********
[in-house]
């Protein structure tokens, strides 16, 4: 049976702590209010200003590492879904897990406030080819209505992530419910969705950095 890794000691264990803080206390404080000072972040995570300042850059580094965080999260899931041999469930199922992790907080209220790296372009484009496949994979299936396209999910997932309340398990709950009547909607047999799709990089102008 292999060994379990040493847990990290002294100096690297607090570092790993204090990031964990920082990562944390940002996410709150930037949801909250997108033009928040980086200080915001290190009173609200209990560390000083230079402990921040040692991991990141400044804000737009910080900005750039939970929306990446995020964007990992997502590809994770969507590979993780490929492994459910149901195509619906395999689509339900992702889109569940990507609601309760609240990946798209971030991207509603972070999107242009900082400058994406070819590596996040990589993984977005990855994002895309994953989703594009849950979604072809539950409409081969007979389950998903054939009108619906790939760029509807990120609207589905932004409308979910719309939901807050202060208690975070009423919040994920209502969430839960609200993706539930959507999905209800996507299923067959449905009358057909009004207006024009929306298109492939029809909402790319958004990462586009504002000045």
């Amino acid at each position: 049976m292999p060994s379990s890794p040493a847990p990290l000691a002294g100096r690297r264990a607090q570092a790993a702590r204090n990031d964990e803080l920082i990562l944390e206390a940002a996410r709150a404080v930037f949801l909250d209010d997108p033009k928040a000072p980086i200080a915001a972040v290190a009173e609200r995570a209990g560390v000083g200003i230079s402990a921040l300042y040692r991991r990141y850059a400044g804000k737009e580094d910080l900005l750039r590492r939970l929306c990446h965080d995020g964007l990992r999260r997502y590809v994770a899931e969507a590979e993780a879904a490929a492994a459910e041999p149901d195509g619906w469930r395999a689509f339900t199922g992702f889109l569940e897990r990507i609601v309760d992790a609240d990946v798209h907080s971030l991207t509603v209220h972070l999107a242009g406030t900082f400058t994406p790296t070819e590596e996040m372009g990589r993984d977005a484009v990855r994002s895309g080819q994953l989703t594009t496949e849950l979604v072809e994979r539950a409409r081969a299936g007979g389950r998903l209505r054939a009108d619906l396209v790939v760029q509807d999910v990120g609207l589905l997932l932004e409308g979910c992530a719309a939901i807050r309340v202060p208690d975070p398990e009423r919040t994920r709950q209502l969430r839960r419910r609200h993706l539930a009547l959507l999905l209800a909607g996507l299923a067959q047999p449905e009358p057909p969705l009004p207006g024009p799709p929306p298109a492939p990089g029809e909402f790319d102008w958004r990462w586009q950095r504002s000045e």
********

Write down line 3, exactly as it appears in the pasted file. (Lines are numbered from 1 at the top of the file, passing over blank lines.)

């Amino acid at each position: 049976m292999p060994s379990s890794p040493a847990p990290l000691a002294g100096r690297r264990a607090q570092a790993a702590r204090n990031d964990e803080l920082i990562l944390e206390a940002a996410r709150a404080v930037f949801l909250d209010d997108p033009k928040a000072p980086i200080a915001a972040v290190a009173e609200r995570a209990g560390v000083g200003i230079s402990a921040l300042y040692r991991r990141y850059a400044g804000k737009e580094d910080l900005l750039r590492r939970l929306c990446h965080d995020g964007l990992r999260r997502y590809v994770a899931e969507a590979e993780a879904a490929a492994a459910e041999p149901d195509g619906w469930r395999a689509f339900t199922g992702f889109l569940e897990r990507i609601v309760d992790a609240d990946v798209h907080s971030l991207t509603v209220h972070l999107a242009g406030t900082f400058t994406p790296t070819e590596e996040m372009g990589r993984d977005a484009v990855r994002s895309g080819q994953l989703t594009t496949e849950l979604v072809e994979r539950a409409r081969a299936g007979g389950r998903l209505r054939a009108d619906l396209v790939v760029q509807d999910v990120g609207l589905l997932l932004e409308g979910c992530a719309a939901i807050r309340v202060p208690d975070p398990e009423r919040t994920r709950q209502l969430r839960r419910r609200h993706l539930a009547l959507l999905l209800a909607g996507l299923a067959q047999p449905e009358p057909p969705l009004p207006g024009p799709p929306p298109a492939p990089g029809e909402f790319d102008w958004r990462w586009q950095r504002s000045e």